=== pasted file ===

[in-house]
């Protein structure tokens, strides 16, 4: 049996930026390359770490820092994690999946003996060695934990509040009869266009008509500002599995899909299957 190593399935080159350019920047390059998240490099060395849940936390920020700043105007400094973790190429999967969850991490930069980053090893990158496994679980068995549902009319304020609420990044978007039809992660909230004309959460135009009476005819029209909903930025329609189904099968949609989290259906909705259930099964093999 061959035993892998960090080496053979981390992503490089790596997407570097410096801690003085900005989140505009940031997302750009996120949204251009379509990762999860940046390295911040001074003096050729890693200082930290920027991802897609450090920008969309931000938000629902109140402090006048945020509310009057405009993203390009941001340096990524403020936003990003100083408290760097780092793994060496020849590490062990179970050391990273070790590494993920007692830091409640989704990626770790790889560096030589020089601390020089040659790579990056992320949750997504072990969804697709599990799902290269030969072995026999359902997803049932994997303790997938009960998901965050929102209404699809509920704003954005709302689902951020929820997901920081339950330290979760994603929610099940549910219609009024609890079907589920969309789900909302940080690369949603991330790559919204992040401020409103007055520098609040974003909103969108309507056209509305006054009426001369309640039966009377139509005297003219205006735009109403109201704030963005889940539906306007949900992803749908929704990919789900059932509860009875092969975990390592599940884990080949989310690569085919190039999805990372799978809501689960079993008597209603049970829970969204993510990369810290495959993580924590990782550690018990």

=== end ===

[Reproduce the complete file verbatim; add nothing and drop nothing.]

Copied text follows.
[in-house]
């Protein structure tokens, strides 16, 4: 049996930026390359770490820092994690999946003996060695934990509040009869266009008509500002599995899909299957 190593399935080159350019920047390059998240490099060395849940936390920020700043105007400094973790190429999967969850991490930069980053090893990158496994679980068995549902009319304020609420990044978007039809992660909230004309959460135009009476005819029209909903930025329609189904099968949609989290259906909705259930099964093999 061959035993892998960090080496053979981390992503490089790596997407570097410096801690003085900005989140505009940031997302750009996120949204251009379509990762999860940046390295911040001074003096050729890693200082930290920027991802897609450090920008969309931000938000629902109140402090006048945020509310009057405009993203390009941001340096990524403020936003990003100083408290760097780092793994060496020849590490062990179970050391990273070790590494993920007692830091409640989704990626770790790889560096030589020089601390020089040659790579990056992320949750997504072990969804697709599990799902290269030969072995026999359902997803049932994997303790997938009960998901965050929102209404699809509920704003954005709302689902951020929820997901920081339950330290979760994603929610099940549910219609009024609890079907589920969309789900909302940080690369949603991330790559919204992040401020409103007055520098609040974003909103969108309507056209509305006054009426001369309640039966009377139509005297003219205006735009109403109201704030963005889940539906306007949900992803749908929704990919789900059932509860009875092969975990390592599940884990080949989310690569085919190039999805990372799978809501689960079993008597209603049970829970969204993510990369810290495959993580924590990782550690018990």